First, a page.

Global Call for Evidence on Children’s Institutions and Human Trafficking

11 septiembre 2019
Research Innovation

Chloe Setter  | Senior Advisor, Lumos

The international children’s organisation Lumos has launched a global call for evidence on the links between children’s institutions and trafficking.

Lumos, which was founded by the author J.K. Rowling to help ensure all children can grow up in the care of a family, is reaching out to individuals and organisations from around the world to collect examples, information and knowledge about institutions (such as orphanages, residential schools, children’s homes, closed units, asylum centres, shelters, detention) and how they may be linked to child exploitation.

The call seeks to identify information about children being trafficked to and from such institutions, and exploited in them. Additionally, Lumos wishes to hear about the risk of trafficking to individuals who have grown up in institutions – even in later life – and how institutions may be used as a response to separated children.

How to make a submission?

The deadline for submissions is 11 October 2019. The online submission form is available in a number of languages (English, French, Spanish, Chinese, Arabic, Portuguese, German, Italian, Dutch, Romanian, Czech, and Bulgarian). It takes approximately 15 minutes to complete. Please make your submission here.

How will submissions be used?

Around the world, there is growing awareness of the phenomenon of girls and boys being trafficked in the context of institutions and of the increased risks of trafficking to those who have been in institutional care previously. However, the collective knowledge of the scale, patterns and causes of this harmful practice is still very limited, and the exploitation of children therefore goes unnoticed.

Lumos is grateful for all submissions, and will carefully analyse them to increase our understanding of patterns, dynamics, risks and drivers. This information will be published and disseminated to provide evidence for strategies, interventions and policies for preventing and tackling trafficking in the context of children’s institutions. Submissions will contribute to filling some of the major gaps in the global evidence base and help strengthen the child protection sector and improve the lives of children. Anonymous submissions are also possible.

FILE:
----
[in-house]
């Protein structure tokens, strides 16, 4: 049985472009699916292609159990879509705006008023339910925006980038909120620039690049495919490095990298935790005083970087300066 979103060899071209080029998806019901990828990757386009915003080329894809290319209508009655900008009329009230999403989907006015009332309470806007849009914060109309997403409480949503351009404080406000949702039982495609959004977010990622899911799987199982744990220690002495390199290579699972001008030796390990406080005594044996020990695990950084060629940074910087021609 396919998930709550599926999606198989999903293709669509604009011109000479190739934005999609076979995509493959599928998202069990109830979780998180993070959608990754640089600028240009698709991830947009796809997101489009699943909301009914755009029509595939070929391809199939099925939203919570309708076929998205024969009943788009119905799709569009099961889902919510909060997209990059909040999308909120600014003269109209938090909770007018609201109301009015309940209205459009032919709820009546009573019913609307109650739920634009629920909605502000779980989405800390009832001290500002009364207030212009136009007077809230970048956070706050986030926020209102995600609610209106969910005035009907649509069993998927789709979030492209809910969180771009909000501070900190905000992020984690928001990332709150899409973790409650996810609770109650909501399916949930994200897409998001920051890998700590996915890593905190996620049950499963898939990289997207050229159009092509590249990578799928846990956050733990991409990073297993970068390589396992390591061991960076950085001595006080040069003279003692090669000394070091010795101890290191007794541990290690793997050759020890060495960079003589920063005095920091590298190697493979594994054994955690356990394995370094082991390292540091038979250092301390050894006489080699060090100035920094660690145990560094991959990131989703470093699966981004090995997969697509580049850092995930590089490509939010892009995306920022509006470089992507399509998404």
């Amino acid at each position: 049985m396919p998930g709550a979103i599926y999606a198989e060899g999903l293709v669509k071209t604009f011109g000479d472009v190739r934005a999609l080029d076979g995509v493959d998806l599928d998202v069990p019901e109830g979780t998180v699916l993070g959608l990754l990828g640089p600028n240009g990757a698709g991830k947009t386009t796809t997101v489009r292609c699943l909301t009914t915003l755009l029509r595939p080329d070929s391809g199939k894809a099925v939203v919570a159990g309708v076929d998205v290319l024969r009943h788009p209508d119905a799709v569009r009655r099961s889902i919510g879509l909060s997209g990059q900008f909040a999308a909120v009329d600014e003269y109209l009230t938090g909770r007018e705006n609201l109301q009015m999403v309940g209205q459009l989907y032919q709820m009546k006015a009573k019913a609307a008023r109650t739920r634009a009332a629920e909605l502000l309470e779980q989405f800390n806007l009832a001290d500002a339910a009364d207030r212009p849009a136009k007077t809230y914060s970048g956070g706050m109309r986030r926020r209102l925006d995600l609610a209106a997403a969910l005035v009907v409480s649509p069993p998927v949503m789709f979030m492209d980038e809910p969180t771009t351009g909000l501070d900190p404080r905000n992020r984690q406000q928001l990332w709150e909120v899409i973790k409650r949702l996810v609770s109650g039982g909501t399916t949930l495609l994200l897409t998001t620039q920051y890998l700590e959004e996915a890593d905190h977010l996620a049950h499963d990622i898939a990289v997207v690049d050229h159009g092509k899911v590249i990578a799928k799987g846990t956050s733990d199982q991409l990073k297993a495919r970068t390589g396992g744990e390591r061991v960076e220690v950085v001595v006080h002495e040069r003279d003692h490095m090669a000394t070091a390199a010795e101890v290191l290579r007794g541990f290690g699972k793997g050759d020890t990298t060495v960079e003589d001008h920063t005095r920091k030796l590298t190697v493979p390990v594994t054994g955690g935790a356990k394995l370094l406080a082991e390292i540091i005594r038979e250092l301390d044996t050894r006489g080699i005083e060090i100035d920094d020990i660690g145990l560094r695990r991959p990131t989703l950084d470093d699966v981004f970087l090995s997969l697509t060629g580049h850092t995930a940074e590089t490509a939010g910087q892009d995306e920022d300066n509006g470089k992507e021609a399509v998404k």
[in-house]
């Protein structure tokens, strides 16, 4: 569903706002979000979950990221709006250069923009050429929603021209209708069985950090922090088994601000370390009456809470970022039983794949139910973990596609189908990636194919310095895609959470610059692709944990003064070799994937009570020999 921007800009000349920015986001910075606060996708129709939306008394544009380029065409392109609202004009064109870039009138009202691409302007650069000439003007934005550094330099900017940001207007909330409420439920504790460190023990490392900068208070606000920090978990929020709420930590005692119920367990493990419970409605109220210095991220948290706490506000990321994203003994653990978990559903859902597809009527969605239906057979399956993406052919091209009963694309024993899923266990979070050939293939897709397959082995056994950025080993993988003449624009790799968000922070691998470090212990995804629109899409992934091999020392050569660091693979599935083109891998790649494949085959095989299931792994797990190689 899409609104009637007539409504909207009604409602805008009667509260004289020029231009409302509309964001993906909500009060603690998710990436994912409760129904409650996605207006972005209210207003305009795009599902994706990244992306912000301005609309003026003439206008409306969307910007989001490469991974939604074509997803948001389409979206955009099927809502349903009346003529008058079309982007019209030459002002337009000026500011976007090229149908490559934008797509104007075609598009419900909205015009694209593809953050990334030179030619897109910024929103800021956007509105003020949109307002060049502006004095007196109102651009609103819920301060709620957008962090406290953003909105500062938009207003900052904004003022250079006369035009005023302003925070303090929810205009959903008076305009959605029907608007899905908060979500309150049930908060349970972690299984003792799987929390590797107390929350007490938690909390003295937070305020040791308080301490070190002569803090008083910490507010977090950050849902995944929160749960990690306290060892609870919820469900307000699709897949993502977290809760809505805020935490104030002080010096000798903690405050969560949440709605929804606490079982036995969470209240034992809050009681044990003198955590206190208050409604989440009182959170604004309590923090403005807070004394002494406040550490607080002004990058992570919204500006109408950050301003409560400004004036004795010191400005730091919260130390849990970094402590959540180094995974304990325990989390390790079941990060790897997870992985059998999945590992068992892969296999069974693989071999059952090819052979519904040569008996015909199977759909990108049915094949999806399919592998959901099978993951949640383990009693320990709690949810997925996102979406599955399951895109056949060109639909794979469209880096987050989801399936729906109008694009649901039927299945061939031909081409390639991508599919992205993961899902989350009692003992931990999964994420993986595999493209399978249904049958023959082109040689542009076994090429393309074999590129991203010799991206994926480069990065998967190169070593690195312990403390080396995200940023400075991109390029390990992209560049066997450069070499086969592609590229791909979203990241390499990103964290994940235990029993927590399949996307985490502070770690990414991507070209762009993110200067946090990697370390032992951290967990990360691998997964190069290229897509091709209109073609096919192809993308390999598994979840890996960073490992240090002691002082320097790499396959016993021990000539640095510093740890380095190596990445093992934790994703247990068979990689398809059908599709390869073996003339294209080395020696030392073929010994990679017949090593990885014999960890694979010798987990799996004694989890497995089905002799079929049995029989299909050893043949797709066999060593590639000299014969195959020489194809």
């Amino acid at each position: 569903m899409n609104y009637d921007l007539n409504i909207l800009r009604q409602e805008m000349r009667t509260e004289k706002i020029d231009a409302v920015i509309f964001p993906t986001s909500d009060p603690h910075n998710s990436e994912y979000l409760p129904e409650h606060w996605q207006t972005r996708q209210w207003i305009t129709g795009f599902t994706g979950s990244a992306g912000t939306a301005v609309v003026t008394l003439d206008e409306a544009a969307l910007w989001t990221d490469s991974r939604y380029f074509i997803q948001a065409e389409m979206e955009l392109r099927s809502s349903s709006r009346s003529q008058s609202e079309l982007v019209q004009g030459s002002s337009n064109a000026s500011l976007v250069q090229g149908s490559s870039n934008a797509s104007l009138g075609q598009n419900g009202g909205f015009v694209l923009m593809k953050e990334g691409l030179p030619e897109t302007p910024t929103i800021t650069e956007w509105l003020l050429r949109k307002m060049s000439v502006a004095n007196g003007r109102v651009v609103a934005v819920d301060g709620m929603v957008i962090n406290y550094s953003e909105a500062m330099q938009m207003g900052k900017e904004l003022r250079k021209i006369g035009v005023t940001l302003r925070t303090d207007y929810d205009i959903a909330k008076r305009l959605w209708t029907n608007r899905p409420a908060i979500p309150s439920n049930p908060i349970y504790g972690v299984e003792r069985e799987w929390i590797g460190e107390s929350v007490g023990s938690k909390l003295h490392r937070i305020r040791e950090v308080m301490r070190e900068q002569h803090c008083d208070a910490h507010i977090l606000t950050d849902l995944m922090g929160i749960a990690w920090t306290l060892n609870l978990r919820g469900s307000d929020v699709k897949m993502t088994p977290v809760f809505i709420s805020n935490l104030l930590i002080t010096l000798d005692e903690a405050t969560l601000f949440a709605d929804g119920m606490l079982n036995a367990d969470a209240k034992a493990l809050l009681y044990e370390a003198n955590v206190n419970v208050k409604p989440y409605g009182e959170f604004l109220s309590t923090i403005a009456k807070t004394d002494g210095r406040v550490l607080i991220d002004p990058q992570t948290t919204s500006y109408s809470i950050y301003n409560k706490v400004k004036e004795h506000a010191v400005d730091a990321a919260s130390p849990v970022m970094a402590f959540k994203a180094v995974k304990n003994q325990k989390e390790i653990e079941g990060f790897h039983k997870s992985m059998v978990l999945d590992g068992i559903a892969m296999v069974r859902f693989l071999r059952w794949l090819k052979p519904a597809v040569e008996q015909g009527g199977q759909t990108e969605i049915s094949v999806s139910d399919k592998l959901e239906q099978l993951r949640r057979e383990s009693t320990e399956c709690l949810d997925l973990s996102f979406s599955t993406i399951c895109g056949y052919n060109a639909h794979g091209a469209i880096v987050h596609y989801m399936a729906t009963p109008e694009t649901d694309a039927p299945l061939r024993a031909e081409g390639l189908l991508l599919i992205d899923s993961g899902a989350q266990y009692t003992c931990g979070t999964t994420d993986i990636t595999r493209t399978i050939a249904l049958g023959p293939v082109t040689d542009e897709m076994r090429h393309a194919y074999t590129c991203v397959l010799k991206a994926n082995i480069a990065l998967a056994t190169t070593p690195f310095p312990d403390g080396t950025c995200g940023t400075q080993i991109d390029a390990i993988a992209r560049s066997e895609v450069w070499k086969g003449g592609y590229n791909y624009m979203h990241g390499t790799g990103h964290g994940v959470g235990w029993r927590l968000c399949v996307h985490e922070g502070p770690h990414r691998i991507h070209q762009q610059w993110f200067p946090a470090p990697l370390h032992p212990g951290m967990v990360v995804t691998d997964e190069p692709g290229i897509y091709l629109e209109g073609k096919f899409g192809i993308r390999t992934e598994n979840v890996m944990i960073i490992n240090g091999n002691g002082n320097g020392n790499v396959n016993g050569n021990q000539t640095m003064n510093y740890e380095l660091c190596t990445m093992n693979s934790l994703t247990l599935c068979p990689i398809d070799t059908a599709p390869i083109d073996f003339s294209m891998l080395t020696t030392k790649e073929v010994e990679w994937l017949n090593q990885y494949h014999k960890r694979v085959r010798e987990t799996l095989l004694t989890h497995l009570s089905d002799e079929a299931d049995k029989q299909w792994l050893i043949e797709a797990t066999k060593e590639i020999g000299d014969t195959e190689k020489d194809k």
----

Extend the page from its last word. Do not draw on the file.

More details about how this information will be used, including our methodology, child safeguarding and data privacy can be found in these Guidelines.

Sharing within your network

In order to gather diverse perspectives, Lumos is disseminating the call to a broad range of individuals and organisations. We encourage participants to share this with relevant contacts. We welcome organisations including it in their newsletters or on their websites (and we can provide templates for that purpose).

For more information or if you have any questions, please contact:

Click HERE to submit evidence on children’s institutions and human trafficking.

Chloe Setter is Senior Advisor: Anti-Trafficking, Lumos Foundation.

This article has been prepared by Chloe Setter as a contributor to Delta 8.7. As provided for in the Terms and Conditions of Use of Delta 8.7, the opinions expressed in this article are those of the author and do not necessarily reflect those of UNU or its partners.

El foro Delta 8.7
Métodos estadísticos y de medición

¿Qué sabemos realmente sobre la prevalencia de la trata de personas?

Claire Healy
Continuar leyendo
Justicia internacional

Cómo estimular la responsabilidad corporativa con la legislación sobre la esclavitud moderna

Genevieve LeBaron
Continuar leyendo
Métodos estadísticos y de medición

Datos: El recurso más valioso del mundo para luchar contra el trabajo infantil

Federico Blanco Allais
Continuar leyendo
Métodos estadísticos y de medición

El modelo de identificación del riesgo de trabajo infantil: una contribución regional para el logro de la Meta 8.7

Technical Secretariat
Continuar leyendo
Economía, regulación de las empresas y cadenas de suministro

Combinando los datos de la industria y los derechos humanos para detener la esclavitud en las cadenas de suministro de productos de mar

Katrina Nakamura
Continuar leyendo

SmartLab de Trabajo Decente: una iniciativa de gestión del conocimiento en Brasil

Luis Fabiano de Assis
Continuar leyendo